When reference is made to any reported proceeding of the trial, then a certified copy of the proceeding should be provided. (§ 660: “On the hearing of such motion, reference may be had in all cases to the pleadings and orders of the court on file, and when the motion is made on the minutes, reference may also be had to any depositions and documentary evidence offered at the trial and to the report of the proceedings on the trial taken by the phonographic reporter, or to any certified transcript of such report or if there be no such report or certified transcript, to such proceedings occurring at the trial as are within the recollection of the judge.”)
The motion for a new trial shall be heard and determined by the judge who presided at the trial; provided, however, that in case of the inability of such judge or if at the time noticed for hearing thereon he is absent from the county where the trial was had, the same shall be heard and determined by any other judge of the same court. (§ 661.)
As noted above, the court’s jurisdiction to rule upon the Motion expires 60 days from the mailing of notice of entry of judgment by the clerk or a party. (§ 660.) If not determined within that period, it is denied by operation of law. (§ 660.) However, “determined” the motion does not mean the court merely stated its ruling at a hearing. It requires that either: (1.) The minute order is entered in the minutes with the ruling; or (2.) The formal order is signed by the judge and filed with the court. (§ 660.) The judge is required to prepare the statement of reasons including the grounds for granting the new trial. (§ 657.) It must be prepared by the court and not by counsel and may not merely state it is incorporating reasons set forth in moving papers. (Estate of Sheldon (1977) 75 Cal.App.3d 364, 370; Devine v. Murrieta (1975) 49 Cal.App.3d 855, 860.) For purposes of appeal, I strongly suggest that you do whatever it takes to get the court to comply with this requirement (e.g., expediting and providing transcript of argument for the court to attach and incorporate in brief order, see Twedt v. Franklin (2003) 109 Cal.App.4th 413, 419). Otherwise, the burden of persuasion on appeal is shifted to the party who won a new trial. (Oakland Raiders v. National Football League (2007) 41 Cal.4th 624, 641.)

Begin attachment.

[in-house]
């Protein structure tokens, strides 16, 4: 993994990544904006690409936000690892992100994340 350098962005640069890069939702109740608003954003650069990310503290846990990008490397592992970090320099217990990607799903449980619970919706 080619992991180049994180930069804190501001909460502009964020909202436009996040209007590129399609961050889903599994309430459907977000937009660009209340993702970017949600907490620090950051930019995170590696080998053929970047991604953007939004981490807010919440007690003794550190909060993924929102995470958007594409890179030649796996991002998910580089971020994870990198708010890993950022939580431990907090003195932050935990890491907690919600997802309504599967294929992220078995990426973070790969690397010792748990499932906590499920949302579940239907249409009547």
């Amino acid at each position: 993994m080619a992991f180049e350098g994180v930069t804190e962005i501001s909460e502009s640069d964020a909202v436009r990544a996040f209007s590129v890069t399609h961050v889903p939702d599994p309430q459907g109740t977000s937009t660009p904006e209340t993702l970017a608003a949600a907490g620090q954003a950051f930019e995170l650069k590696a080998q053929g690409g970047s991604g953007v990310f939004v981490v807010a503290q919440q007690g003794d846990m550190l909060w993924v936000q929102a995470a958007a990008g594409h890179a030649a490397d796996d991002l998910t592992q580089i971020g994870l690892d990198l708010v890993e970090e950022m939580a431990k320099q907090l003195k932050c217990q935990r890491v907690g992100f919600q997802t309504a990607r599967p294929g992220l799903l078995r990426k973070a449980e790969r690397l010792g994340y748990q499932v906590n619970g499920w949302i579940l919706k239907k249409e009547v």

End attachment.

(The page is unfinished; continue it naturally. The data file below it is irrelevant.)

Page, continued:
Jill McDonell is a solo practitioner in Westwood. She provides consulting and contracting on complex projects such as appellate and dispositive briefing, and state and federal law and motion practice. She was named Appellate Lawyer of the Year 2012 by Consumer Attorneys of Los Angeles and one of Top 20 Lawyers under 40 in California by California, Daily Journal. She was an Emeritus member of the CAALA board of governors and education committee chair in 2010 and 2011; awarded the Consumer Attorneys of Los Angeles Presidential Award in 1997, 1998, 1999, 2000, 2010 and 2011; and Trial Lawyer of the Year Finalist 1997 from Trial Lawyers for Public Justice.
Copyright © 2020 by the author.
For reprint permission, contact the publisher: Advocate Magazine